Research Leads to Leadership Conference Invitation for Guzman '16

Melissa Guzman ’16 

Feb. 26, 2016  

BLOOMINGTON, Ill.— At first, Melissa Guzman ’16 thought the email had been sent to her by mistake.

Guzman’s inbox contained a message from Sylvia Torres, a Chicago-based alderman. It read: “Will you go to this event with me?” Torres was referring to the annual United States Hispanic Leadership Institute Conference. Guzman had never heard of the event, and Guzman and Torres had never met, though they’d spoken by phone.

An Illinois Wesleyan University political science major, Guzman had interviewed Torres for a senior seminar project examining the underrepresentation of Latina elected officials in Illinois and identifying obstacles that are specific to Latinas. Representing the City of Chicago Heights’ 7th Ward, Torres was among the 15 women Guzman interviewed by phone last fall.

Expanding her project for honors research, Guzman is now surveying Latino men and non-Latina women who hold public office in Illinois. Guzman will also ask additional questions of her original subjects, which is why she’d emailed Torres earlier this month and received the unexpected invitation to attend what Guzman learned was the premier Hispanic leadership conference as Torres’ guest.

At the conference, Torres and Guzman networked with national policymakers and attended a forum hosted by broadcast journalist and former CNN anchor Soledad O’Brien. Guzman said that an underlying theme of her conversations with participants throughout the day focused on helping Latinos get elected to public office and to increase civic participation at all levels among Latinos.

Guzman is keenly interested in these topics and has spent a considerable portion of her college experience investigating them. Two years ago she interned with the Bruce Rauner gubernatorial campaign after he tapped Wheaton City Councilwoman Evelyn Sanguinetti as his running mate.  At the end of the summer of 2014, Guzman was offered a staff position as special assistant to Sanguinetti. Although it meant Guzman would have to miss the fall semester of her junior year, Guzman said the opportunity was something she couldn’t pass up.

“I had an insider’s look into campaigning and witnessed what it’s like for a candidate in the heat of a campaign,” recalled Guzman, a native of Chicago. Crisscrossing the state, Guzman worked with Sanguinetti nearly every day as the candidate attended interviews, fundraisers, parades, meetings, ceremonies and other public events. Sanguinetti’s election in November 2014 made her the first female Hispanic lieutenant governor in the United States. “Working on the campaign only increased my passion that the country needs more Latinas in office,” said Guzman.

She broadened her perspective on women in office during an internship at Running Start, a nonpartisan, nonprofit organization working to train young women to run for political office, while she was enrolled in the Washington semester program at American University. The internship led to introductions at Spanish language network Univision, where Guzman interned during the summer of 2015.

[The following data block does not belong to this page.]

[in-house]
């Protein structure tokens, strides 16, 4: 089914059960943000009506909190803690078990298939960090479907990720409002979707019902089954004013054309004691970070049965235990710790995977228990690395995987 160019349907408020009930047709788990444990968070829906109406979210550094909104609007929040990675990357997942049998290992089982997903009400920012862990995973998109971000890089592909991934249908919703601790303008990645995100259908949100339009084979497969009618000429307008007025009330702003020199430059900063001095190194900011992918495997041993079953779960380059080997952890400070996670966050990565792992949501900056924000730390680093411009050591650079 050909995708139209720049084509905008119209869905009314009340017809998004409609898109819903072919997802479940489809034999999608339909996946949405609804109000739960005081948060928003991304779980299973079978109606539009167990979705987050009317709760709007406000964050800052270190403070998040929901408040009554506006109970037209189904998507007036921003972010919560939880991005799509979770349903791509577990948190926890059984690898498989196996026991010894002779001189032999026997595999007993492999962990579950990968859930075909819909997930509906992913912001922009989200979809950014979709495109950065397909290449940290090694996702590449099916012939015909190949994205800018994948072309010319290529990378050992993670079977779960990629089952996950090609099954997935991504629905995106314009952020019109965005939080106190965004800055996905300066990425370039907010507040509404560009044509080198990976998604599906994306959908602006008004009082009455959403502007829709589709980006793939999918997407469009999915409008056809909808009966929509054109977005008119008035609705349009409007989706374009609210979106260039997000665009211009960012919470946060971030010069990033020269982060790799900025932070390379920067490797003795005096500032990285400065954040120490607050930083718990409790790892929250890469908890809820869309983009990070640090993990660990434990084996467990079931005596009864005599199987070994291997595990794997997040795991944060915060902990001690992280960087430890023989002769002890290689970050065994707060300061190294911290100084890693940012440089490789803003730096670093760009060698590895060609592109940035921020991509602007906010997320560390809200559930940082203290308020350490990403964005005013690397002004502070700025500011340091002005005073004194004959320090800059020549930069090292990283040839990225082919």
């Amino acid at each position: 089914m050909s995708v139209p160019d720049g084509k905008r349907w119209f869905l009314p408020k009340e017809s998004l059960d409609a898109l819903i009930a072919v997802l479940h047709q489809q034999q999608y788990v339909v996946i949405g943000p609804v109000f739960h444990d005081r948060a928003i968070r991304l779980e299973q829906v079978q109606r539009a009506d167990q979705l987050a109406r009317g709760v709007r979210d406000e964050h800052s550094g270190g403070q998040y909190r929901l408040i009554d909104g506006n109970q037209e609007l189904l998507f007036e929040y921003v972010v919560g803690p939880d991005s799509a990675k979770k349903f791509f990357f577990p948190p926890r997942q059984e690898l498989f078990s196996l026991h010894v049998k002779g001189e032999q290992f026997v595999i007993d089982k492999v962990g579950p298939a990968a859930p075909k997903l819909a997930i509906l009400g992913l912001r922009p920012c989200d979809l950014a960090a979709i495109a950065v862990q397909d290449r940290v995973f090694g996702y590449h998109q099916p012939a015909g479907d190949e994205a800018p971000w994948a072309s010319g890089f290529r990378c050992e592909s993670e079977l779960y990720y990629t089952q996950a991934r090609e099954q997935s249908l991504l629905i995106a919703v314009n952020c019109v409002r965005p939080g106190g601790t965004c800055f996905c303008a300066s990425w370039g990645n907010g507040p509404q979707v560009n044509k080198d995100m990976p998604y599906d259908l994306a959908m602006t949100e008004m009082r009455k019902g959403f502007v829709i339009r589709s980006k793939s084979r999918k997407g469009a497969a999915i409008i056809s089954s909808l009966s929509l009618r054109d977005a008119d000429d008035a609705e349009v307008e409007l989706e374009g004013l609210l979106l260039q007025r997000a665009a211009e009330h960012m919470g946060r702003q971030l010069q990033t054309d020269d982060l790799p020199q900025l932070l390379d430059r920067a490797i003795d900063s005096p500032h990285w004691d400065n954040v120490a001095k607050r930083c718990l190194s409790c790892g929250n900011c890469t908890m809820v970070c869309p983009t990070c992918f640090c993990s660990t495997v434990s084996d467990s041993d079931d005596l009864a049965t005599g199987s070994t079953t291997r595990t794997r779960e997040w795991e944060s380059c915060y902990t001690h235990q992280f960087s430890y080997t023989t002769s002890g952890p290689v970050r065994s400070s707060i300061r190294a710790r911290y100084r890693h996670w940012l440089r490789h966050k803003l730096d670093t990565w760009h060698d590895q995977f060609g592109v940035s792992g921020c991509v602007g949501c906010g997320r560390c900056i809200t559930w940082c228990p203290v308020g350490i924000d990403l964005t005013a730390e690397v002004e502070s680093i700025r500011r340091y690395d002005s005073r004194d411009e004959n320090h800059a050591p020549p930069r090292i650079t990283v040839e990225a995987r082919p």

At Univision’s Washington office, Guzman worked with a government advocacy group and attended the Young Elected Officials National Convening. Representing Univision at several events that summer, Guzman was struck by some recurring themes: the percentage of Latinos who don’t vote, the potential influence of the Latino voting bloc, and the fact that many of the young elected officials of color were the first in their districts, wards or counties.

All of these experiences led Guzman to refine her interests into the senior research project. Under the guidance of Associate Professor of Political Science Kathleen Montgomery, Guzman’s project included research into overlapping and intersecting social characterizations particular to Hispanic women. “Latinas are part of a disenfranchised minority and also a gender that isn’t well represented in government,” said Guzman. “I wanted to see what kind of obstacles women who are Latino face when seeking office.”

This spring Guzman, the daughter of Mexican immigrants, will graduate from IWU, the first in her family to earn a college degree. She hopes to work with a nonprofit or advocacy group to encourage more women and Latinos to run for public office. She prefers working behind the scenes of campaigns — conducting research, advising and networking — but feels somewhat hypocritical encouraging others to run for office when she’s not doing it herself. So she’s not entirely ruling it out.

No matter in what capacity, Guzman is sure she will continue her advocacy for representation. “Hispanics are the largest minority group,” she points out. In Hispanic share of state populations, Illinois ranks 10th, according to the Pew Research Center. “I just believe more attention should be paid to representation of this group of people.”